Using themes in your classroom has so many benefits for both you and your students. One of the biggest impacts it has on students is that it greatly expands their vocabulary. I usually cover a theme for two-week blocks with my class and I embed the theme into all subjects and activities throughout the day. Here is how I build vocabulary with theme units.
Why use theme units
Thematic units are great for helping teachers organize their day and lesson plans. When used to plan for lessons and activities across the day, it immerses students in the vocabulary and concepts. It’s a great way to teach vocabulary. Read Using Thematic Units For Instruction for tips on meeting IEP goals and standards with theme units.
how to target vocabulary
First, start by choosing 5 to 8 core theme words that you want to focus on. You can increase or decrease the number of words you start with depending on the levels & needs of your students. I like to choose some words my students may be familiar with and some they may not.
Next, we read the words together, go over the definitions, talk about function/features/class, and use the words in sentences. This is a great time to assess how much background knowledge students have on the theme or topic and what you need to teach.
As the week goes on, we add more words or switch out some of the easier words for more complex ones to keep the focus on building vocabulary. We expand from writing group sentences to writing paragraphs and stories using the words. They are exposed to these words over and over again (both weeks) because we incorporate the theme into all areas of their day.
build vocabulary in reading
Theme units should easily integrate into reading instruction. In order to teach or build vocabulary, students need to be immersed in the words and concepts.
In activities like ELA groups and writing centers they are working with the theme words, reading them, hearing them, discussing them and writing them. Here are some examples:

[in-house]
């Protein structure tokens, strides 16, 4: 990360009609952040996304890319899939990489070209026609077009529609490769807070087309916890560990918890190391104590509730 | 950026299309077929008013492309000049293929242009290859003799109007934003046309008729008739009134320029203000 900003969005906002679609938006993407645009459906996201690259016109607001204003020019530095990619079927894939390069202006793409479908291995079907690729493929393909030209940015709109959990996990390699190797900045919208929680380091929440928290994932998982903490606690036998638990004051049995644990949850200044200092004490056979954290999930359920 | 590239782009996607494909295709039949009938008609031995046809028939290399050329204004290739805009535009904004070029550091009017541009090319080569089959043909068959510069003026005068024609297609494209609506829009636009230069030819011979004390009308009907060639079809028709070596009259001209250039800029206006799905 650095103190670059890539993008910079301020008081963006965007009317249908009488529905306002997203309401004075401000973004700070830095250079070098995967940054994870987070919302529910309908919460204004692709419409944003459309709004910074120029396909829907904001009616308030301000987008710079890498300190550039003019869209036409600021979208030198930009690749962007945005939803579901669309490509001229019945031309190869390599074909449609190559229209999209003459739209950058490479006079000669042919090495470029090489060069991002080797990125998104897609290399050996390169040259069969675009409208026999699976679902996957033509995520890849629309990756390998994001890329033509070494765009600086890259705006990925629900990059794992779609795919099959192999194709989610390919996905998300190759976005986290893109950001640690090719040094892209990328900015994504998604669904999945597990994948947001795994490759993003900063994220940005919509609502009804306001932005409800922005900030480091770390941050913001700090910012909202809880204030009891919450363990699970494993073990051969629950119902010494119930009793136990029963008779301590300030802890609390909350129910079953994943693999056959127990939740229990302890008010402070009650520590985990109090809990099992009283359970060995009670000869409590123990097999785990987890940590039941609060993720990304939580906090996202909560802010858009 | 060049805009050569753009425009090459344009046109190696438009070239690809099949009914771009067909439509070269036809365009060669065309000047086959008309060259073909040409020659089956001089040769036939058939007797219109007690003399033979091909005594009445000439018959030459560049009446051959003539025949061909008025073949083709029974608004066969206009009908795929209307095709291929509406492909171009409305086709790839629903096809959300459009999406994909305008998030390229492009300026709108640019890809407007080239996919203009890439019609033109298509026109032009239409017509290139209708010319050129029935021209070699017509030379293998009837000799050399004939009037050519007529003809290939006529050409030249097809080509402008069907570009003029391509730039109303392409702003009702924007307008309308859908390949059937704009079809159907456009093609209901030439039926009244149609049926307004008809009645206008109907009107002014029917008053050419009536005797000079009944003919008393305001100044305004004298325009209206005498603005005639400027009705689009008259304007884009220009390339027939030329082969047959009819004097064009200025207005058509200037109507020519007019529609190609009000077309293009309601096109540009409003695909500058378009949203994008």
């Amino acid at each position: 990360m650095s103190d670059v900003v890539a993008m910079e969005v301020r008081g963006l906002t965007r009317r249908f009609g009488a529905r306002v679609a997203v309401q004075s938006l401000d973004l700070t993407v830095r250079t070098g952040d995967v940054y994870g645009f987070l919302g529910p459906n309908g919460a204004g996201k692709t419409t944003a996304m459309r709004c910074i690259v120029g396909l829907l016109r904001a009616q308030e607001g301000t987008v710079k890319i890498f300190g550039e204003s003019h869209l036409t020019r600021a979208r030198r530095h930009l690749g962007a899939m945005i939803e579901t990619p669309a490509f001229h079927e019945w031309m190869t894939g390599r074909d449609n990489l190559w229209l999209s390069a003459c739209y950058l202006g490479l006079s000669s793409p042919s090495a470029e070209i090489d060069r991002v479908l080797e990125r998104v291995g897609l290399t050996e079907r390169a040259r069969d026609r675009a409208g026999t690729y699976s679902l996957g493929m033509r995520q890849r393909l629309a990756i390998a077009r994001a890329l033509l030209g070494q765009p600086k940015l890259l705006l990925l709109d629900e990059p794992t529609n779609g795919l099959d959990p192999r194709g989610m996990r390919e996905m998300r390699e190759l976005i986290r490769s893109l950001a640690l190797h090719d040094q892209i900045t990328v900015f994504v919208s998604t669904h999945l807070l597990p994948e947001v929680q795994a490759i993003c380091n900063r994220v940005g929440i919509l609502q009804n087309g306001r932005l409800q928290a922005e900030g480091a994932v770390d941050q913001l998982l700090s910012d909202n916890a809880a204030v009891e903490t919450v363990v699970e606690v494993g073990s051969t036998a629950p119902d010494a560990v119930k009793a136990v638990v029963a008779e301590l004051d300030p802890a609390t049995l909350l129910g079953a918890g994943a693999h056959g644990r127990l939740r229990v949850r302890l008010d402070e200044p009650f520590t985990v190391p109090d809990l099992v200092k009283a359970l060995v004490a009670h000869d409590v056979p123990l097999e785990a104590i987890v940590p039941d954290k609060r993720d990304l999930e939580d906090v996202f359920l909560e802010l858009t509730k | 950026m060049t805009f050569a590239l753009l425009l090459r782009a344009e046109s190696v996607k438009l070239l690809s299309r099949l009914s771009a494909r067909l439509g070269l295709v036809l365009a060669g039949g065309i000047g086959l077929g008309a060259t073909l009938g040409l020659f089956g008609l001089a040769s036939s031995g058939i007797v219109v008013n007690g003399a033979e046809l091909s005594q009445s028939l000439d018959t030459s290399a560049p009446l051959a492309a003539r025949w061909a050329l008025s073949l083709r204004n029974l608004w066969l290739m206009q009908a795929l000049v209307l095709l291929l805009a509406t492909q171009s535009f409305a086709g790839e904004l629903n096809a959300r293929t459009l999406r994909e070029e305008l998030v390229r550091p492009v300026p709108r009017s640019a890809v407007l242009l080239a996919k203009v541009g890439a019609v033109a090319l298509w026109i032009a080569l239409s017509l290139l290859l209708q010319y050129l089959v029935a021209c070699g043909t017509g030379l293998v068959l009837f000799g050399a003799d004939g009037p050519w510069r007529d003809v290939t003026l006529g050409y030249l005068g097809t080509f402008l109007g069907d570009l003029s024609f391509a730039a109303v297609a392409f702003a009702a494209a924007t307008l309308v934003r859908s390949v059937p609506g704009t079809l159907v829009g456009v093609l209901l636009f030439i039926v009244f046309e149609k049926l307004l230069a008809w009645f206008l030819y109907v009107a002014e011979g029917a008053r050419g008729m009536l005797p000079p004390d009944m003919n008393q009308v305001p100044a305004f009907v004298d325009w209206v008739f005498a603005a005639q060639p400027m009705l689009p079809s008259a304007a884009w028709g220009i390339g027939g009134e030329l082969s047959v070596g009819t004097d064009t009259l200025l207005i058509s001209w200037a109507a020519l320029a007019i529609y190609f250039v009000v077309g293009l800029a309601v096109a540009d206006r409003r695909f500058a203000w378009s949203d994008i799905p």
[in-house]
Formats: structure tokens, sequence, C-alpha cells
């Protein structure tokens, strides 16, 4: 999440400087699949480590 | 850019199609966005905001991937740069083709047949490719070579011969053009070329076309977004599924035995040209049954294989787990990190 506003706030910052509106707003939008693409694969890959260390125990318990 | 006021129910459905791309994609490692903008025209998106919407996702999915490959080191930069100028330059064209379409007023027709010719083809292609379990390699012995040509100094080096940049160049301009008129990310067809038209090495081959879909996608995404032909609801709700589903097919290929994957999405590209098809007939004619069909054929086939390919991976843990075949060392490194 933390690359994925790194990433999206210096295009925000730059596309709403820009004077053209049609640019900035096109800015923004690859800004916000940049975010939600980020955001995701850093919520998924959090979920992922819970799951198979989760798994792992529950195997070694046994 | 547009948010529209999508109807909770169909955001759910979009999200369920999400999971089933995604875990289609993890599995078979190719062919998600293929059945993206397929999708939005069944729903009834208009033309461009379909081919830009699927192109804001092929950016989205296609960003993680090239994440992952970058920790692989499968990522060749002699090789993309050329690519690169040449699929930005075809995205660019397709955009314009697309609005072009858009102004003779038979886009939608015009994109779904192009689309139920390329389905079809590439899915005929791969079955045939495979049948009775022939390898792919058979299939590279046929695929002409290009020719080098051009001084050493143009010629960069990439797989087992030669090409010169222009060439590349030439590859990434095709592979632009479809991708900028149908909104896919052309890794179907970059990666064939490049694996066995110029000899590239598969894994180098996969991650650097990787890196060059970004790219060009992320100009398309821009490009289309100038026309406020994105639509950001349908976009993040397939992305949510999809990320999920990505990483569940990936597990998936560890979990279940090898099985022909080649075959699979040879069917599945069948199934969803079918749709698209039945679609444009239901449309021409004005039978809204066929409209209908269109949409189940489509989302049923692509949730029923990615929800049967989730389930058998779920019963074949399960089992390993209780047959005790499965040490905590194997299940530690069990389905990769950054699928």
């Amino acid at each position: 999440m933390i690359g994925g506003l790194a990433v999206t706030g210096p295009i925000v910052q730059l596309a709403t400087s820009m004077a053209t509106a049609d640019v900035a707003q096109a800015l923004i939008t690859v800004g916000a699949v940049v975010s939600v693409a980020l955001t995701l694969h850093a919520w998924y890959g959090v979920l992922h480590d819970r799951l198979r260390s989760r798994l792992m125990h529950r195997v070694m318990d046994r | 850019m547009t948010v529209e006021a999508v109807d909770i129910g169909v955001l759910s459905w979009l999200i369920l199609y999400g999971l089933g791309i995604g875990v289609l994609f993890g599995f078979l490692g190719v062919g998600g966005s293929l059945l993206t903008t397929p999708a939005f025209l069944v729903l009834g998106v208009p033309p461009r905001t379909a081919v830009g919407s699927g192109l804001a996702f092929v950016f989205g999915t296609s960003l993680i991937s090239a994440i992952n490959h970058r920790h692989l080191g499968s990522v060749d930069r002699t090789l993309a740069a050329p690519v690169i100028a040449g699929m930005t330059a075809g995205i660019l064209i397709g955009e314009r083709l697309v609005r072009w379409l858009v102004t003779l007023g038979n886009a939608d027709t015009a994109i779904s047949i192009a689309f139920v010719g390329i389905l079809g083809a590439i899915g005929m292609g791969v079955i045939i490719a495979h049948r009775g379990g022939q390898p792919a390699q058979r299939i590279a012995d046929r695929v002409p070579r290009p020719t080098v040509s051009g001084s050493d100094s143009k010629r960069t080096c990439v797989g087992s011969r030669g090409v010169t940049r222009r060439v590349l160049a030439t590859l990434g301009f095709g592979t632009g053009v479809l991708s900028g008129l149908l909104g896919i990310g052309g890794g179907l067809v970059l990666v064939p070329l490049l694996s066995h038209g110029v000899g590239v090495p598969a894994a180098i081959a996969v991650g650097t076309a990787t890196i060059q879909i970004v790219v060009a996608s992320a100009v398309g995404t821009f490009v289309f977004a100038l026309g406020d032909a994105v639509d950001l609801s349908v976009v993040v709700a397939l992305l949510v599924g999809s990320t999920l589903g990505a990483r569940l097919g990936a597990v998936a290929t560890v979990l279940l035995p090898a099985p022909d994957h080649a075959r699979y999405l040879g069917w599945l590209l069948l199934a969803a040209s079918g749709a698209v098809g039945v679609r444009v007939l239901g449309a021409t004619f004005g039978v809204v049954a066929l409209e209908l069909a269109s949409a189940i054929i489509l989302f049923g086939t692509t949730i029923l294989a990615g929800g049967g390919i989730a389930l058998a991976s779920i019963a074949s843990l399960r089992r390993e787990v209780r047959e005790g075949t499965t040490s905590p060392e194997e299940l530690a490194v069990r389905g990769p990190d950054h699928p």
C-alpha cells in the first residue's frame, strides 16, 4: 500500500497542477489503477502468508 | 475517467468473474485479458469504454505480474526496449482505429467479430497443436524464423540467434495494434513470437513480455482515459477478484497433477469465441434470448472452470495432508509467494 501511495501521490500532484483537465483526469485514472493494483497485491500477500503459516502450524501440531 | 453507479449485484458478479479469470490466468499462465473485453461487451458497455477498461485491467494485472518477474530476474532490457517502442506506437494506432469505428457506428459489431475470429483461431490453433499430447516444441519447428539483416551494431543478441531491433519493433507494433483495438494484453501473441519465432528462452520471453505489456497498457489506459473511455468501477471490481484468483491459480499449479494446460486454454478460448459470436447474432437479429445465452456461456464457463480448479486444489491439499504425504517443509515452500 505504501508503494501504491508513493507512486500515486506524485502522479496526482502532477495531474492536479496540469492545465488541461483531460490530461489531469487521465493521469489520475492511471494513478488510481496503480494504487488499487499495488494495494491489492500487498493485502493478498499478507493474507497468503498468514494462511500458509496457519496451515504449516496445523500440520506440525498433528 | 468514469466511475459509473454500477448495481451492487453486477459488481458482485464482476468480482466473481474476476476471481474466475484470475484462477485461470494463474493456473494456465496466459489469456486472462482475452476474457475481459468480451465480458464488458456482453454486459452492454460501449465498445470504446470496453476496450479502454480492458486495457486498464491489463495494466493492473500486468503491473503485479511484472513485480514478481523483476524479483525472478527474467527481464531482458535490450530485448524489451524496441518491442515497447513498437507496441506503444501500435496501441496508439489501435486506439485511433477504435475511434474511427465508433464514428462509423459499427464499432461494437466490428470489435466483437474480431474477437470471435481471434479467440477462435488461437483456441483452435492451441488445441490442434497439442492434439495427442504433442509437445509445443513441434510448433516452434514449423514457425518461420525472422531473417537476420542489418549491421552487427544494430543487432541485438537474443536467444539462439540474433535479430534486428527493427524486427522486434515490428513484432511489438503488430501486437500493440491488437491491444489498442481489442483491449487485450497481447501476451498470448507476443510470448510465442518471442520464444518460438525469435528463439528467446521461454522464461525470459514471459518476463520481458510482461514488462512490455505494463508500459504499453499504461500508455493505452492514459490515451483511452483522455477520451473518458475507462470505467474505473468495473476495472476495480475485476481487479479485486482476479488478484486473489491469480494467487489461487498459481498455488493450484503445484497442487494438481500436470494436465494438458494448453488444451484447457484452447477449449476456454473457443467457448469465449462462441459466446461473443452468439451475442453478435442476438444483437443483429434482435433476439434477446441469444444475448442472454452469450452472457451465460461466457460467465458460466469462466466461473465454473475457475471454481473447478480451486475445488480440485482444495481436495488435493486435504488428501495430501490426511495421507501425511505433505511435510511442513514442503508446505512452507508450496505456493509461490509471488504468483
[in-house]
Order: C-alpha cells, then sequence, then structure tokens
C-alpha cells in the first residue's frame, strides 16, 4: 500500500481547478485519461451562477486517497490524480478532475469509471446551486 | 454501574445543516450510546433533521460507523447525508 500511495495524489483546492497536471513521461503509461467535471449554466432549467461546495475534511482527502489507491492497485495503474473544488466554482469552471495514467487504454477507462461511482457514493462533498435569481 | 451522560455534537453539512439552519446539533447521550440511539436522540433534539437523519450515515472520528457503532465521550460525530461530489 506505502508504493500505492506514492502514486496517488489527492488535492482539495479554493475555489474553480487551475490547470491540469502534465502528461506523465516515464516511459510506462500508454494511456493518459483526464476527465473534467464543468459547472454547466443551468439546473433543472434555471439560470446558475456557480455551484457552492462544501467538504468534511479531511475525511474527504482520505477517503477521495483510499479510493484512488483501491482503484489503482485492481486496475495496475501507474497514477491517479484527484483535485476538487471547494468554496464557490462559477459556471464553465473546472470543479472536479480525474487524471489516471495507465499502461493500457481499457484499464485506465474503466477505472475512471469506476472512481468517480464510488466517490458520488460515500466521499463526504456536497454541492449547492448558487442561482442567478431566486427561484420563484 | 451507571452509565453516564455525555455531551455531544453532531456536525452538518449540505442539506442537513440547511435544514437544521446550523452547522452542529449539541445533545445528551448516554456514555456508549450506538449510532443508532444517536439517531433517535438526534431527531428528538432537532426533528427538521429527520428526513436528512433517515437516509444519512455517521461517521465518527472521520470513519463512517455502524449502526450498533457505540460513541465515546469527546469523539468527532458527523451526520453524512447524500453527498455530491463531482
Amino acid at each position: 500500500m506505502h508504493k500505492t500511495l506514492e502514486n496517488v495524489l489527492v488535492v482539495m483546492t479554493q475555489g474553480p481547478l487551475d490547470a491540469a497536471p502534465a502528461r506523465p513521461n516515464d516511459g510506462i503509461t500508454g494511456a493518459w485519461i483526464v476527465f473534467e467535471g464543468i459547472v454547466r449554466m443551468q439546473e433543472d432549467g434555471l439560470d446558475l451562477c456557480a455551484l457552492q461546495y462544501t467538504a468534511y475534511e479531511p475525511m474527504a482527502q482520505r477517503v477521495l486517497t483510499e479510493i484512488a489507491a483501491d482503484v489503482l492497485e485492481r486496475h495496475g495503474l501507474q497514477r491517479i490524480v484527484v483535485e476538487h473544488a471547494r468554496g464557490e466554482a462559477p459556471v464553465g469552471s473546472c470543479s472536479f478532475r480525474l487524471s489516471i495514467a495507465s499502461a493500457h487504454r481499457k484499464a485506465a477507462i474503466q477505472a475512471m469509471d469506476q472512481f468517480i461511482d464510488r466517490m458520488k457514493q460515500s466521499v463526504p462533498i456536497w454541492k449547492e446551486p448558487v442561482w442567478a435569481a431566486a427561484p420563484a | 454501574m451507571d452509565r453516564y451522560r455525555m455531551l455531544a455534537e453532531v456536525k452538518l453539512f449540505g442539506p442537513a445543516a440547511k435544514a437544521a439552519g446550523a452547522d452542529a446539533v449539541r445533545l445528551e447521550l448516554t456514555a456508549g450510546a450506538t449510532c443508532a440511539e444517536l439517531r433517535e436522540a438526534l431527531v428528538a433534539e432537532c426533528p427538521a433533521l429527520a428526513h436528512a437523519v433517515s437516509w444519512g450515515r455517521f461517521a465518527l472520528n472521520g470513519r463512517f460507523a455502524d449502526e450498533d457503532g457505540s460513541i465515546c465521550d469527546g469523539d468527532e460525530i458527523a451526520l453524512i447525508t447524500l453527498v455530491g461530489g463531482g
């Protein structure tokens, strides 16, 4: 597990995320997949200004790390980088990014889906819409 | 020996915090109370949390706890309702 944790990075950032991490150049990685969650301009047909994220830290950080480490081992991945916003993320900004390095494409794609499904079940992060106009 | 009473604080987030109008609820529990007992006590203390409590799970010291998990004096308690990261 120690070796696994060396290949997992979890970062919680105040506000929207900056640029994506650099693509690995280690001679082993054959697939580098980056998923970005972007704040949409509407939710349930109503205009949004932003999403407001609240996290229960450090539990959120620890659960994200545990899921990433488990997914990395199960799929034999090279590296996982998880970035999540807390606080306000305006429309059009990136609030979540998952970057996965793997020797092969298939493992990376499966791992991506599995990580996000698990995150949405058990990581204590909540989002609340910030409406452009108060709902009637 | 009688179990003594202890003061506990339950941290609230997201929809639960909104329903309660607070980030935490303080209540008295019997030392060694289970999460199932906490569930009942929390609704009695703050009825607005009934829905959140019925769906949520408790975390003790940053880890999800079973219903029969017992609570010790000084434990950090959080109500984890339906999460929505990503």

- Read and alphabetize the theme vocabulary words. Students can write or move the word wall cards around to put them in order.
- Choose two words to compare and contrast in a discussion or using a Venn diagram. This is a great way to target feature, function, and class, too.
- Have students pick a word and draw it to demonstrate their comprehension of the vocabulary word.
- Pick 1 to 3 words and have students come up with a sentence using all of the words.
- Focus on feature, function & class by having the students describe or give clues about one of the words for someone to guess.
- Switch out the books on your class bookshelf so that the books they are reading and being read go with our theme as well.
Build vocabulary in math
Switch the hands-on materials you use during instruction and centers to fit the theme unit. This keeps the vocabulary & concepts front and center while working on math concepts and skills.
- Use themed clip cards in centers and independent task boxes.
- Incorporate the theme into word problems.
- Use manipulatives that support the theme (example: students use vehicle erasers manipulatives during the transportation unit).
games & activities to teach vocabulary
- Write the room themed activities are a great way to get students up and moving while targeting vocabulary and ELA concepts. Each of my theme units includes 2 different levels of write the room activities.
- Hangman is a fun way to build vocabulary and ELA concepts. You can play the game with a single vocabulary word or a sentence containing the word(s).
- Obstacle courses with the vocabulary words and/or pictures at the end. Depending on the student’s level, I will either give them a clue for which word I want them to find or simply tell them which picture to get and they try to find the correct one and bring it back to me. Obstacle courses are a fun way to build vocabulary, combine movement & learning and meet sensory needs.
build vocabulary in therapies
Students shouldn’t just be using a theme unit in the classroom. Our students need lots of repetition and varied practice in order to learn and generalize. Make sure you share a list of the theme units and vocabulary words you are working on with your students’ therapists. There are many ways to embed the vocabulary into therapy sessions. Here are some ideas from my team:
- In PT, students will throw themed objects into the buckets or targets.
- Our OT will use puzzles, worksheets and manipulatives related to our theme unit to build vocabulary and fine motor skills at the same time.
- Speech therapy is the easiest related service to support and teach vocabulary. Any or all of the examples listed in the ELA section would apply to speech therapy. Your SLP may also choose theme vocabulary to target articulation goals.
Students should be immersed in the vocabulary words and concepts in everything they do throughout their day. Every time a student is exposed to the theme words, they are broadening their understanding of it, so that by the end of the two week period, they have a much deeper knowledge of the theme and all the vocabulary words that go with it.
By embedding the theme into all aspects of the day, we have been able to move past learning simple vocabulary to more complex words and concepts. I have seen tremendous growth in building vocabulary through using themes in my classroom!